Today is the first time the Church prays the Mass for the liturgical memorial of Blessed John Paul II. To date, Blessed John Paul II’s feast is observed in the USA as an optional memorial. The US Conference of Bishops is requesting of the Holy See that this feast be an obligatory liturgical memorial. The second reading for the Office of Readings is here. Other texts for Mass and the Divine Office are taken from the “Common of Pastors: For a Pope.”
The Collect (opening prayer for Mass) is given here in English and Latin:
O God, who are
rich in mercy and who willed that the Blessed John Paul II should preside as Pope
over your universal Church, grant, we pray, that instructed by his teaching, we
may open our hearts to the saving grace of Christ, the sole Redeemer of
mankind. Who lives and reigns.
Deus, dives in
misericórdia, qui beátum Ioánnem Paulum, papam, univérsae Ecclésiae tuae
praeésse voluísti, praesta, quaésumus, ut, eius institútis edócti, corda nostra
salutíferae grátiae Christi, uníus redemptóris hóminis, fidénter aperiámus. Qui
The Scripture would be: first
reading is Isaiah 52:7-10; the responsorial psalm is 96/95:1-2a, 2b-3, 7-8a,
10); the alleluia is John 10:14; the Gospel is John 21:15-17.
The Congregation for Divine Worship and the Discipline of the Sacraments published on April 2, 2011, the “Decree Concerning Liturgical Worship in Honour of Blessed John Paul II.”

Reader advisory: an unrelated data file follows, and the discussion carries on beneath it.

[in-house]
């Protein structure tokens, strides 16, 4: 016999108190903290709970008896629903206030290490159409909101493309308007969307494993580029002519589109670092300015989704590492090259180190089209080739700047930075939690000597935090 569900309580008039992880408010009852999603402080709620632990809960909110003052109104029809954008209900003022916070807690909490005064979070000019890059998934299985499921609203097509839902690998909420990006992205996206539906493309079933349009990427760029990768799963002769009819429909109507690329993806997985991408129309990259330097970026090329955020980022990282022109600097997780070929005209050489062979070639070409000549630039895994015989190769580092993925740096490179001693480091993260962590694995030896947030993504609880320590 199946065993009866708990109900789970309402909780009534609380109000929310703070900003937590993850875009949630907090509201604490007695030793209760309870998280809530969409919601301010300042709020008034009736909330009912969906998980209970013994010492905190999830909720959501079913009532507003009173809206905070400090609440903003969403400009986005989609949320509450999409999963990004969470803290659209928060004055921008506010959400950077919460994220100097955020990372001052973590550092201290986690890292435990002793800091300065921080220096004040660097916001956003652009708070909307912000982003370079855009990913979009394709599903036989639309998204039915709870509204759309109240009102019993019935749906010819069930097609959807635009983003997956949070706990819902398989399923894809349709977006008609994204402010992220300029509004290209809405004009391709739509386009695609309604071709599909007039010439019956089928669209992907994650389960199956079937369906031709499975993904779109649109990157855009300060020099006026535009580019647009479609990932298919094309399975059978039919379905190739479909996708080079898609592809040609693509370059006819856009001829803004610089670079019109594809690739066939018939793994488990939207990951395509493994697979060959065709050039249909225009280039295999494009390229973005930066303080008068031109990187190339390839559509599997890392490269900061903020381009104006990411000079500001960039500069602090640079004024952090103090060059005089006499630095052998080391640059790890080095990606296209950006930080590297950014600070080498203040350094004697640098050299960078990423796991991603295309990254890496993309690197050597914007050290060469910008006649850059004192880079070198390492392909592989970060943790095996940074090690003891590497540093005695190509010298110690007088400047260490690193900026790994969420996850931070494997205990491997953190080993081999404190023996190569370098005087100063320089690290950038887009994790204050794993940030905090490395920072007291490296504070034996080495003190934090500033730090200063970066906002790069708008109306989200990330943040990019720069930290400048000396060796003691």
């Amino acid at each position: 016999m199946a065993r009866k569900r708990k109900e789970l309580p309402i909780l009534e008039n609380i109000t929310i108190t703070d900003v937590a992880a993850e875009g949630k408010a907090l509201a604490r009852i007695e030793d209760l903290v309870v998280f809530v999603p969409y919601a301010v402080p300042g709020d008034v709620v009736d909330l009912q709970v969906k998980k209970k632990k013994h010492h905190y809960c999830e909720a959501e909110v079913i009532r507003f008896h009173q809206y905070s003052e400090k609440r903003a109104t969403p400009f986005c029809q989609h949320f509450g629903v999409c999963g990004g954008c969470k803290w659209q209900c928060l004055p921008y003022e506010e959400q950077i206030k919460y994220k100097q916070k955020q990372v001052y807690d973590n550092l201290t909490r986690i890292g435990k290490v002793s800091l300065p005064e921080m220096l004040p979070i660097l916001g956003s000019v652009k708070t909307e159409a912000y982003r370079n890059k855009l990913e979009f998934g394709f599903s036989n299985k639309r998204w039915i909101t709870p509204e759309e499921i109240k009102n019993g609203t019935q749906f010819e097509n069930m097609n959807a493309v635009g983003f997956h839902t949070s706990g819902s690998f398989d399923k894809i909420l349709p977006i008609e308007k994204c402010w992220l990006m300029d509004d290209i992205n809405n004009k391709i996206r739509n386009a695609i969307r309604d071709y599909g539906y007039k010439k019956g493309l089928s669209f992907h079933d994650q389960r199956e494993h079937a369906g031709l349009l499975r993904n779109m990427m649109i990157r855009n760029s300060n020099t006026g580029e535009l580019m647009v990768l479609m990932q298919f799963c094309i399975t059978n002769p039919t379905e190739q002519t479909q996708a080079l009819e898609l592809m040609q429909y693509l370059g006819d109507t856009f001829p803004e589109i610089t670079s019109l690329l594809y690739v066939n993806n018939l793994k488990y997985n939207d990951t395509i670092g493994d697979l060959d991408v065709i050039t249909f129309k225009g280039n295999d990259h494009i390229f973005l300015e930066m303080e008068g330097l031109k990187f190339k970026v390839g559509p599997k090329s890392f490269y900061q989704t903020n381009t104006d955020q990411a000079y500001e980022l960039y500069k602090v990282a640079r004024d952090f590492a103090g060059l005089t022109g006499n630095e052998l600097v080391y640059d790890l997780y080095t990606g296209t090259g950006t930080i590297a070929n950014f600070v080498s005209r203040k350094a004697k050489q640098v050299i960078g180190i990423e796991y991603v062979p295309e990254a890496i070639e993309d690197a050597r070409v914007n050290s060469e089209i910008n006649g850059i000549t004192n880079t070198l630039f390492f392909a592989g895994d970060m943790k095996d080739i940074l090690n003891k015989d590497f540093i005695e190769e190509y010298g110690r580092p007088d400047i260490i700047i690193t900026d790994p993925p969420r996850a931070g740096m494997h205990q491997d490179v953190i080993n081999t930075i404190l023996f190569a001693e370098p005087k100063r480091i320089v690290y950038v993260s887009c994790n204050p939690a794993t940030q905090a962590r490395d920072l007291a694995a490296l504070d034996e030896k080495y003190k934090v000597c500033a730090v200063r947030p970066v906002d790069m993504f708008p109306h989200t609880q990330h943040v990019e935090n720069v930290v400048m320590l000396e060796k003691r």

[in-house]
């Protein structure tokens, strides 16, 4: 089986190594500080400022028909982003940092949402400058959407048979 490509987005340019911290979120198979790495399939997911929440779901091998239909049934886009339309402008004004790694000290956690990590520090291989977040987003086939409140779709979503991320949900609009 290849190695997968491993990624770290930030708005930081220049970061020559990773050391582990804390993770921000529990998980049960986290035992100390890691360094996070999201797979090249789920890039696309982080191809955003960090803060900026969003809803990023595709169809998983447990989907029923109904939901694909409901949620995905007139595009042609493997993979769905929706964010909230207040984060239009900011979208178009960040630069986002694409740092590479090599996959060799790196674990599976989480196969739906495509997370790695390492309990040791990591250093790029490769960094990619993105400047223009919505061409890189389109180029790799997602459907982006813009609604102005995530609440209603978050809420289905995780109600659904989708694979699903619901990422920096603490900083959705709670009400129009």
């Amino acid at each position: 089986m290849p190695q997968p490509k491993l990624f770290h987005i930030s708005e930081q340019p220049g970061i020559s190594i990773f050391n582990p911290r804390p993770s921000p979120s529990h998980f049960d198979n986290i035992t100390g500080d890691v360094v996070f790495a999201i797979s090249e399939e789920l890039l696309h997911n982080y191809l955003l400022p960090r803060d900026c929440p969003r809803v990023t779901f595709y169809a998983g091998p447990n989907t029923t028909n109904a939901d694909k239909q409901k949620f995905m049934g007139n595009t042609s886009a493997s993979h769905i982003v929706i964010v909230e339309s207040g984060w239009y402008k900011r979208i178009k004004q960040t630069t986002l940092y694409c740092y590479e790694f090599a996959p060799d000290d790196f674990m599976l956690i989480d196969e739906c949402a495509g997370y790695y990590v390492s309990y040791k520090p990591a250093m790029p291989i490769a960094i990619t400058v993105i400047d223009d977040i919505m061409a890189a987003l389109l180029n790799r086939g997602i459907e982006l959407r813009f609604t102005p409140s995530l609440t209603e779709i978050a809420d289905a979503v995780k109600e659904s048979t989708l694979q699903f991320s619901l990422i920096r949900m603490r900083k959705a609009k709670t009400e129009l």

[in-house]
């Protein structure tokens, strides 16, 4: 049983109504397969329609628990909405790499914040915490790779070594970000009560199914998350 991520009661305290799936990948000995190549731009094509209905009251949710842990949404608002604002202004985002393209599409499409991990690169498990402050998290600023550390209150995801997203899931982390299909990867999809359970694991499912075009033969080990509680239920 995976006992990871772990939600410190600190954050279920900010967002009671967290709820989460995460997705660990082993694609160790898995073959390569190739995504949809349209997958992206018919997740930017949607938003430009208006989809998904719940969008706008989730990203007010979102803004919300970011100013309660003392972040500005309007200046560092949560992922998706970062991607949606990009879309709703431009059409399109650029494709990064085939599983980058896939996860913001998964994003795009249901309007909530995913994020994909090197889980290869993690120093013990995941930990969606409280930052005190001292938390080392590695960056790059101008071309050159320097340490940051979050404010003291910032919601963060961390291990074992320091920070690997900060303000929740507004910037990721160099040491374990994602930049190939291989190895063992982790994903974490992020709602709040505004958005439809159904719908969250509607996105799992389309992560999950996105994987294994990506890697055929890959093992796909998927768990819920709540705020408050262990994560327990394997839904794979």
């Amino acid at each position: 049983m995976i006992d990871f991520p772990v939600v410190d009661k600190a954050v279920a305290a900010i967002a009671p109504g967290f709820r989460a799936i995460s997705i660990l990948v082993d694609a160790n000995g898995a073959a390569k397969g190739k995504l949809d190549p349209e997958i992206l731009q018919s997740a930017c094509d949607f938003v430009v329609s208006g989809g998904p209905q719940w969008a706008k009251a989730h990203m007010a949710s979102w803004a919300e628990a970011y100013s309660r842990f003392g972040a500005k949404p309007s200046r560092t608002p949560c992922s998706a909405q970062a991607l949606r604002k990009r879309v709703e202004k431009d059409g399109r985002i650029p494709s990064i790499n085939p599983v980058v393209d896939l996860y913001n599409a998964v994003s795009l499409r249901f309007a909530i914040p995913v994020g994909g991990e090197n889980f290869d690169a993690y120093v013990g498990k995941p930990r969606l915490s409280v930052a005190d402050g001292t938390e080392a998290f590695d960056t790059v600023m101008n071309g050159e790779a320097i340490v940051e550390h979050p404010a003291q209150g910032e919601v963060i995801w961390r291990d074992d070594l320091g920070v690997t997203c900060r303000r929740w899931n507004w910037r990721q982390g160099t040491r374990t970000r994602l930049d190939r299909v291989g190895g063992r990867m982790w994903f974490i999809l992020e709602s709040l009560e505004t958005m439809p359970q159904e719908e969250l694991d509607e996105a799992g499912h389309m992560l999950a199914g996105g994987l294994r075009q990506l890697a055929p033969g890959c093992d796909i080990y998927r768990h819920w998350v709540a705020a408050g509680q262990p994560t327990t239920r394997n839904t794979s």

“The absolute, and yet sweet and gentle, power of the Lord responds to the whole depths of the human person, to his loftiest aspirations of intellect, will and heart. It does not speak the language of force, but expresses itself in charity and truth.
The new Successor of Peter in the See of Rome today makes a fervent, humble and trusting prayer: Christ, make me become and remain the servant of your unique power, the servant of your sweet power, the servant of your power that knows no dusk. Make me a servant: indeed, the servant of your servants….
Do not be afraid. Open, I say open wide the doors for Christ. To his saving power open the boundaries of states, economic and political systems, the vast fields of culture, civilization and development.
Do not be afraid. Christ knows “that which is in man”. He alone knows it.
So often today, man does not know that which is in him, in the depths of his mind and heart. So often he is uncertain about the meaning of his life on this earth. He is assailed by doubt, a doubt which turns into despair.
We ask you, therefore, we beg you with humility and with trust: let Christ speak to man. He alone has words of life, yes, of life eternal.”
Pope John Paul II
Homily at the Beginning of the Pontificat
22 October 1978
Office of Readings for the Liturgical Memorial